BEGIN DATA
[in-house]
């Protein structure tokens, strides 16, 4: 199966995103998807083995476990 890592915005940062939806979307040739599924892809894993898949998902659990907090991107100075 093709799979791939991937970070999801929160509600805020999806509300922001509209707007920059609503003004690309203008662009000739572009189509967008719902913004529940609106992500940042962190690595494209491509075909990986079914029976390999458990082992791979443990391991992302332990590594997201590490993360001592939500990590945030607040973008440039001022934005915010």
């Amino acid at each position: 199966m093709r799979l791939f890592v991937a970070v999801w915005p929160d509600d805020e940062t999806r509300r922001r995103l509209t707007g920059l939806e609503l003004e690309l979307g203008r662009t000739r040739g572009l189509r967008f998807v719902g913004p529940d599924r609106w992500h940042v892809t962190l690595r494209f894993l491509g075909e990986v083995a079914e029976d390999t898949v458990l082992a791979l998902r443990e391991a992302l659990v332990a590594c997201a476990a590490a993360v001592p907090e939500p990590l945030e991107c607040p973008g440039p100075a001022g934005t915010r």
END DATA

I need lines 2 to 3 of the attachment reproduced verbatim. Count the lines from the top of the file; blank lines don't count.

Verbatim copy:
């Protein structure tokens, strides 16, 4: 199966995103998807083995476990 890592915005940062939806979307040739599924892809894993898949998902659990907090991107100075 093709799979791939991937970070999801929160509600805020999806509300922001509209707007920059609503003004690309203008662009000739572009189509967008719902913004529940609106992500940042962190690595494209491509075909990986079914029976390999458990082992791979443990391991992302332990590594997201590490993360001592939500990590945030607040973008440039001022934005915010």
């Amino acid at each position: 199966m093709r799979l791939f890592v991937a970070v999801w915005p929160d509600d805020e940062t999806r509300r922001r995103l509209t707007g920059l939806e609503l003004e690309l979307g203008r662009t000739r040739g572009l189509r967008f998807v719902g913004p529940d599924r609106w992500h940042v892809t962190l690595r494209f894993l491509g075909e990986v083995a079914e029976d390999t898949v458990l082992a791979l998902r443990e391991a992302l659990v332990a590594c997201a476990a590490a993360v001592p907090e939500p990590l945030e991107c607040p973008g440039p100075a001022g934005t915010r």